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History of the Decline and Fall of the Roman Empir

Footnote 82 George of Pisidia


[Footnote

81: Foggini (Annotat. p. 31) suspects that the Persians were deceived by the of Aelian, (Tactic. c. 48,) an intricate spiral motion of the army. He observes (p. 28) that the military descriptions of George of Pisidia are transcribed in the Tactics of the emperor Leo.]

[Footnote 82: George of Pisidia, an eye-witness, (Acroas. ii. 122, &c.,) described in three acroaseis, or cantos, the first expedition of Heraclius. The poem has been lately (1777) published at Rome; but such vague and declamatory praise is far from corresponding with the sanguine hopes of Pagi, D'Anville, &c.]

Since the days of Scipio and Hannibal, no bolder enterprise has been attempted than that which Heraclius achieved for the deliverance of the empire [83] He permitted the Persians to oppress for a while the provinces, and to insult with impunity the capital of the East; while the Roman emperor explored his perilous way through the Black Sea, [84] and the mountains of Armenia, penetrated into the heart of Persia, [85] and recalled the armies of the great king to the defence of their bleeding country. With a select band of five thousand soldiers, Heraclius sailed from Constantinople to Trebizond; assembled his forces which had wintered in the Pontic regions; and, from the mouth of the Phasis to the Caspian Sea, encouraged his subjects and allies to march with the successor of Constantine under the faithful and victorious banner of the cross.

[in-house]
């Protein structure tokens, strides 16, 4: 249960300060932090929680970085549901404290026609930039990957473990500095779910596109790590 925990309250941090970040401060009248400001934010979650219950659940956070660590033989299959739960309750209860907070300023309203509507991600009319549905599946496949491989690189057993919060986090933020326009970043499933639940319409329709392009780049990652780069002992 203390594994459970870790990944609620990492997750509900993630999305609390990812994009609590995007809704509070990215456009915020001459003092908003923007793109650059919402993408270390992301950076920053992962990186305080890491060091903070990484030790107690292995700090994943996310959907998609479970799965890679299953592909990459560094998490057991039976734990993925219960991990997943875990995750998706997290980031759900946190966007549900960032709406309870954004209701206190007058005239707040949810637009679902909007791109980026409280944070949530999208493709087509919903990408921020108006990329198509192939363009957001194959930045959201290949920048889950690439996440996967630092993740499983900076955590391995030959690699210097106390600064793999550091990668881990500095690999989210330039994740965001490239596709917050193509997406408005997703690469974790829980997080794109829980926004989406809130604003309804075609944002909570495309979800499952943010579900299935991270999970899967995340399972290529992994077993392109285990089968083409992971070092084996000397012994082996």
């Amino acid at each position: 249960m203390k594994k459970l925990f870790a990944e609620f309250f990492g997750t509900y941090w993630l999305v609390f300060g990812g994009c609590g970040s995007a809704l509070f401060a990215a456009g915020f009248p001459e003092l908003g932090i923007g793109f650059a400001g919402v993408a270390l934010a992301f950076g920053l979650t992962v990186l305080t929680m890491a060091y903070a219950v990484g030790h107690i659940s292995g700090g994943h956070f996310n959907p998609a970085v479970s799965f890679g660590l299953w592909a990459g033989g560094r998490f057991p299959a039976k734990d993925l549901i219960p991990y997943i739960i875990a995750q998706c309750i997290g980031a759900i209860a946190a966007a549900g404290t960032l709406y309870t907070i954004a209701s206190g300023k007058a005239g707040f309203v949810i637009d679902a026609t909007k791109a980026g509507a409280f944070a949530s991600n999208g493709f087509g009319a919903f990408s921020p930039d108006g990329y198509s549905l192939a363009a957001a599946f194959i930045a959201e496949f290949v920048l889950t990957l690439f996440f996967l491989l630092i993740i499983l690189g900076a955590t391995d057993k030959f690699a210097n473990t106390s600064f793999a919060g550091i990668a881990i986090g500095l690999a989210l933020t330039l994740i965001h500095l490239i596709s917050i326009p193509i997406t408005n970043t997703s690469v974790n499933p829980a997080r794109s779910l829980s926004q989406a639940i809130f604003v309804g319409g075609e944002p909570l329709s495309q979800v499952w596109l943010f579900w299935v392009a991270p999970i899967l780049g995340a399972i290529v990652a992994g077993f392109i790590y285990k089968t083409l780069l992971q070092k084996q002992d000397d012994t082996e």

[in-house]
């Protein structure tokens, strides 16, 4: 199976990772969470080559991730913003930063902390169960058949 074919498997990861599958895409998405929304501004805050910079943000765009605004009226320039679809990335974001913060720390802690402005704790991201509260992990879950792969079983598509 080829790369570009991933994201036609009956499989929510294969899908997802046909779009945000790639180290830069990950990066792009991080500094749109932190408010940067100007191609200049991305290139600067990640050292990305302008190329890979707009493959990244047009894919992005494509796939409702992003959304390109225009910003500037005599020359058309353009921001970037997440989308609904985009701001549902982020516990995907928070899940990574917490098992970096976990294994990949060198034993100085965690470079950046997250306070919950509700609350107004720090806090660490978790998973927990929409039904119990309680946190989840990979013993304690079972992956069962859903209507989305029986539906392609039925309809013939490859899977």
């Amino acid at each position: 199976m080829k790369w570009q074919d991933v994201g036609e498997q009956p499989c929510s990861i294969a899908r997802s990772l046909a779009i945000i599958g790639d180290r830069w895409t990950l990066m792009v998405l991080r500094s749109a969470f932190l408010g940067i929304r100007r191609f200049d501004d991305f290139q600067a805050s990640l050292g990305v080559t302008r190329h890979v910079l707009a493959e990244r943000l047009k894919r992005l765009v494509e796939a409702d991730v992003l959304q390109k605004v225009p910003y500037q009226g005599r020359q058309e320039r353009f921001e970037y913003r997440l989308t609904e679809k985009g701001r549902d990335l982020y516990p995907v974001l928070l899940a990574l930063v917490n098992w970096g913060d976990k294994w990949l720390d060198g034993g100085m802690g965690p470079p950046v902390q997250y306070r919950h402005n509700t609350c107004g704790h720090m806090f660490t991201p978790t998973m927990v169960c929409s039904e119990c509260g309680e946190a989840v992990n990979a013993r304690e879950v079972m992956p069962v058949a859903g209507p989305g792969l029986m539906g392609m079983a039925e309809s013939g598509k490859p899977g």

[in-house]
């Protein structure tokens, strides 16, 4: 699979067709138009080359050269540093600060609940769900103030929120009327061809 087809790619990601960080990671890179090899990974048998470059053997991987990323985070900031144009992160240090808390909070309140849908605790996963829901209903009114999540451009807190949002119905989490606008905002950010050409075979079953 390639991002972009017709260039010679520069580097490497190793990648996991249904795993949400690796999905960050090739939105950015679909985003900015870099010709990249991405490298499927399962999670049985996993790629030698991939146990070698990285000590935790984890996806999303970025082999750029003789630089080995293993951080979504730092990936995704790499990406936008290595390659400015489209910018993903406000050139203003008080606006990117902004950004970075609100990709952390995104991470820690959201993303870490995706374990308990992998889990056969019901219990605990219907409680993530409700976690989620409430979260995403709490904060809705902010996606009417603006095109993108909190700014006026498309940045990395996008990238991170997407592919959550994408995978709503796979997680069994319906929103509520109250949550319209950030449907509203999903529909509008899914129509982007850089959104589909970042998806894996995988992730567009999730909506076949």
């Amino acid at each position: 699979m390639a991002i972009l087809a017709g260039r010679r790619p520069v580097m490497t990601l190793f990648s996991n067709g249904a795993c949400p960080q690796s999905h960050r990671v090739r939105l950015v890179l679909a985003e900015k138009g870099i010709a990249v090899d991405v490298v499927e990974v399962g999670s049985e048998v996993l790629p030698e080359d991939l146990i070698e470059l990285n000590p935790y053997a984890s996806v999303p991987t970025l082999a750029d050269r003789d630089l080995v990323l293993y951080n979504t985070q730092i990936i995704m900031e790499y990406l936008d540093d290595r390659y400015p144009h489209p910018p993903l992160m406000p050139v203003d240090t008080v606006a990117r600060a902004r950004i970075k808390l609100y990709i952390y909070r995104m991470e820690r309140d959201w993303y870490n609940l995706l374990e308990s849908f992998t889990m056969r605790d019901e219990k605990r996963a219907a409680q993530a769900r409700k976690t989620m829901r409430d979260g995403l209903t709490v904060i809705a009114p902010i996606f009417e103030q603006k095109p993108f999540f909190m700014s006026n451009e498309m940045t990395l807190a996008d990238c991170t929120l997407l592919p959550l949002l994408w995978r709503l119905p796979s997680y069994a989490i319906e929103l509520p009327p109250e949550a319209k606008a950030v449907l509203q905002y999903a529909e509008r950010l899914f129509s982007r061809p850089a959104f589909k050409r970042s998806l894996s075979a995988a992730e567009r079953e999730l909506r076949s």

When the legions of Lucullus and Pompey first passed the Euphrates, they blushed at their easy victory over the natives of Armenia. But the long experience of war had hardened the minds and bodies of that effeminate peeple; their zeal and bravery were approved in the service of a declining empire; they abhorred and feared the usurpation of the house of Sassan, and the memory of persecution envenomed their pious hatred of the enemies of Christ. The limits of Armenia, as it had been ceded to the emperor Maurice, extended as far as the Araxes: the river submitted to the indignity of a bridge, [86] and Heraclius, in the footsteps of Mark Antony, advanced towards the city of Tauris or Gandzaca, [87] the ancient and modern capital of one of the provinces of Media. At the head of forty thousand men, Chosroes himself had returned from some distant expedition to oppose the progress of the Roman arms; but he retreated on the approach of Heraclius, declining the generous alternative of peace or of battle. Instead of half a million of inhabitants, which have been ascribed to Tauris under the reign of the Sophys, the city contained no more than three thousand houses; but the value of the royal treasures was enhanced by a tradition, that they were the spoils of Croesus, which had been transported by Cyrus from the citadel of Sardes. The rapid conquests of Heraclius were suspended only by the winter season; a motive of prudence, or superstition, [88] determined his retreat into the province of Albania, along the shores of the Caspian; and his tents were most probably pitched in the plains of Mogan, [89] the favorite encampment of Oriental princes. In the course of this successful inroad, he signalized the zeal and revenge of a Christian emperor: at his command, the soldiers extinguished the fire, and destroyed the temples, of the Magi; the statues of Chosroes, who aspired to divine honors, were abandoned to the flames; and the ruins of Thebarma or Ormia, [90] which had given birth to Zoroaster himself, made some atonement for the injuries of the holy sepulchre. A purer spirit of religion was shown in the relief and deliverance of fifty thousand captives. Heraclius was rewarded by their tears and grateful acclamations; but this wise measure, which spread the fame of his benevolence, diffused the murmurs of the Persians against the pride and obstinacy of their own sovereign. [Footnote 83: Theophanes (p. 256) carries Heraclius swiftly into Armenia. Nicephorus, (p. 11,) though he confounds the two expeditions, defines the province of Lazica. Eutychius (Annal. tom. ii. p. 231) has given the 5000 men, with the more probable station of Trebizond.]


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